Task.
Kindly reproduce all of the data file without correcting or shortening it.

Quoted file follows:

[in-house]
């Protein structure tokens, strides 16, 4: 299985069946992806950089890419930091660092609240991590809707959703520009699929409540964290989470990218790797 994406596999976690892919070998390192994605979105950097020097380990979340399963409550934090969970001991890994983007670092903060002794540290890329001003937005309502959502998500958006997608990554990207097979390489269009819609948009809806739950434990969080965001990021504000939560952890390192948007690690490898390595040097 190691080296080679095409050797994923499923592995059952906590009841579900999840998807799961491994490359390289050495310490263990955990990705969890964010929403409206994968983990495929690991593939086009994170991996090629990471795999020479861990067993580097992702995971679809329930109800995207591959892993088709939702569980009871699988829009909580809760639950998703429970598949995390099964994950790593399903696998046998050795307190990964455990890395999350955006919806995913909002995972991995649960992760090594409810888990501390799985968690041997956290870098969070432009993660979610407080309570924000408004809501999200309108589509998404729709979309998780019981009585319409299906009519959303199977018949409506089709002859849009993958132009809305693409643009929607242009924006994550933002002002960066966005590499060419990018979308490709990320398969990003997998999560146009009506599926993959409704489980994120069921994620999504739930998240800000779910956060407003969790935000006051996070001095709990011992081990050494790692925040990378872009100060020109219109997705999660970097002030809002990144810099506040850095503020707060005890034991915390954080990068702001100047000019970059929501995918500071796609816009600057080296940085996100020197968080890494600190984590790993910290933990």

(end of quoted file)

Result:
[in-house]
């Protein structure tokens, strides 16, 4: 299985069946992806950089890419930091660092609240991590809707959703520009699929409540964290989470990218790797 994406596999976690892919070998390192994605979105950097020097380990979340399963409550934090969970001991890994983007670092903060002794540290890329001003937005309502959502998500958006997608990554990207097979390489269009819609948009809806739950434990969080965001990021504000939560952890390192948007690690490898390595040097 190691080296080679095409050797994923499923592995059952906590009841579900999840998807799961491994490359390289050495310490263990955990990705969890964010929403409206994968983990495929690991593939086009994170991996090629990471795999020479861990067993580097992702995971679809329930109800995207591959892993088709939702569980009871699988829009909580809760639950998703429970598949995390099964994950790593399903696998046998050795307190990964455990890395999350955006919806995913909002995972991995649960992760090594409810888990501390799985968690041997956290870098969070432009993660979610407080309570924000408004809501999200309108589509998404729709979309998780019981009585319409299906009519959303199977018949409506089709002859849009993958132009809305693409643009929607242009924006994550933002002002960066966005590499060419990018979308490709990320398969990003997998999560146009009506599926993959409704489980994120069921994620999504739930998240800000779910956060407003969790935000006051996070001095709990011992081990050494790692925040990378872009100060020109219109997705999660970097002030809002990144810099506040850095503020707060005890034991915390954080990068702001100047000019970059929501995918500071796609816009600057080296940085996100020197968080890494600190984590790993910290933990």